Lincoln Rhyme: Hunt for the Bone Collector will cease any kind of hunt, at least on NBC, which has canceled the serial-killer-chasing drama after an abbreviated inaugural season.
NBC’s cancelation of Lincoln Rhyme, reported via Variety, was a two-birds-with-one-stone move that also saw the nixing of another freshman offering in the Bradley Whitford-headlined comedy, Perfect Harmony. While no official explanation was given for the cancelations, the move obviously occurs during a time of intrinsic uncertainty with NBC’s 2020-2021 season plans still draped in mystery as productions remain halted in the wake of the ongoing COVID-19 crisis. Thus, while the pandemic has become the go-to generic answer for delays and cancelations, it is, nevertheless, an unavoidable factor.
Lincoln Rhyme made a heralded arrival on NBC this past January 10 with a lengthy title referencing The Bone Collector, which identifies it as an adaptation of Jeffery Deaver’s novel and the hit 1999 movie of the same name starring Denzel Washington and Angelina Jolie. The small-screen version, developed by creators/executive producers Mark Bianculli and VJ Boyd, starred Russell Hornsby as the title character, paralyzed detective Lincoln Rhyme (Washington’s role in the film), and Arielle Kebbel as a beat-cop-turned Rhyme’s right-hand, Amelia Sachs (Jolie’s role in the film), joined by a cast that consisted Michael Imperioli, Roslyn Ruff, Brooke Lyons, Tate Ellington and Ramses Jimenez.
The series fielded the tough task of Deaver’s adapting macabre crime thriller story into television series form. Compounding the difficulty was the fact that said series was a primetime crime procedural for a Big Three network, not an uncensored cable/streaming showcase. Yet, Lincoln Rhyme lived up to its titular task of a serial killer pursuit while shifting narrative focus between Rhyme, Sachs and even the Bone Collector himself (Brían F. O’Byrne), who experienced his own arc in a double-life conflict between his identity as a sanguine husband and his homicidally-obsessive endeavors. Overall, the series successfully balanced its main narrative while sporadically breaking from the Bone Collector pursuit to field a murder-of-the-week scenario.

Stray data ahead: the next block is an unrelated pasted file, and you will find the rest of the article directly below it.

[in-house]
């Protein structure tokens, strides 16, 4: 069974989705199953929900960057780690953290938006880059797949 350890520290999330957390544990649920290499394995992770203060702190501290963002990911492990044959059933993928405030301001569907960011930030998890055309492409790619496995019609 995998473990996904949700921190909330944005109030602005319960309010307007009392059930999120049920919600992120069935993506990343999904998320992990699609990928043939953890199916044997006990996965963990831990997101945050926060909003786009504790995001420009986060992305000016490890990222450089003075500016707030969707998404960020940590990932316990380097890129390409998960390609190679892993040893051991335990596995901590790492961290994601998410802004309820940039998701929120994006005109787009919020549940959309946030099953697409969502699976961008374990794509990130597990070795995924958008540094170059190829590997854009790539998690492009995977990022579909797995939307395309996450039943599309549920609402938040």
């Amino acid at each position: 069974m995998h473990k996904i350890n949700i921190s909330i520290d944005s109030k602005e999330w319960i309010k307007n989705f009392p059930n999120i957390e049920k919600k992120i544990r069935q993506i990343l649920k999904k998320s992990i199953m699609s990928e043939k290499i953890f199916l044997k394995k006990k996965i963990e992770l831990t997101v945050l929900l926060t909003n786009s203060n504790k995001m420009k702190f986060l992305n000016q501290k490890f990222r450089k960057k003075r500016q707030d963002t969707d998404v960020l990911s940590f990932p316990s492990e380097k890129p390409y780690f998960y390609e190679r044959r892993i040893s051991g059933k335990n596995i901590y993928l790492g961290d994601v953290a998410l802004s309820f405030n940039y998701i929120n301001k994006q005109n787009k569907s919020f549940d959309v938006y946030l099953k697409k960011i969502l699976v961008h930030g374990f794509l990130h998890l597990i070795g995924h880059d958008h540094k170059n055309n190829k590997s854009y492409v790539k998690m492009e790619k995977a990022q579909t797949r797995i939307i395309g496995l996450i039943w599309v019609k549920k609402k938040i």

The series—a co-production of Universal Television and Sony Pictures Television in association with Keshet Studios—operated under the purview of showrunner Barry O’Brien, who also served as executive producer, joined in that capacity by creators Bianculli and Boyd, along with Seth Gordon (who directed the pilot), Steve Shill (also a director), Avi Nir, Alon Shtruzman, Peter Traugott and Rachel Kaplan.
Ratings-wise, Lincoln Rhyme wasn’t a phenomenal performer, but was hardly a flop. The series debuted in its Friday 8 p.m. timeslot to Nielsen numbers of 4.3 million viewers, subsequently experiencing typical post-pilot viewer decline to finish its 10-episode Season 1 run with an average of 3.656 million viewers, with a 0.47 rating in the 18-49 demo; numbers that are close enough to another hit NBC Friday night drama, The Blacklist, which posted an average of 4.266 million viewers and a 0.55 for its recently-concluded seventh season, and was renewed for Season 8 this past February with plans remaining firm. However, as mentioned, the coronavirus’s unraveling of the production schedule has altered the normal bottom line for the entire industry; a costly development for renewal-seeking freshman shows like Lincoln Rhyme.
Indeed, it does appear that NBC’s cancelation is firm and logistically-minded, especially as scripted television has been rendered barren. Compounding that notion, July 15 will see NBC’s launch of premium streaming platform Peacock, which would have been an optimal place for a show like Lincoln Rhyme to continue if the network had even a passing interest in maintaining the series.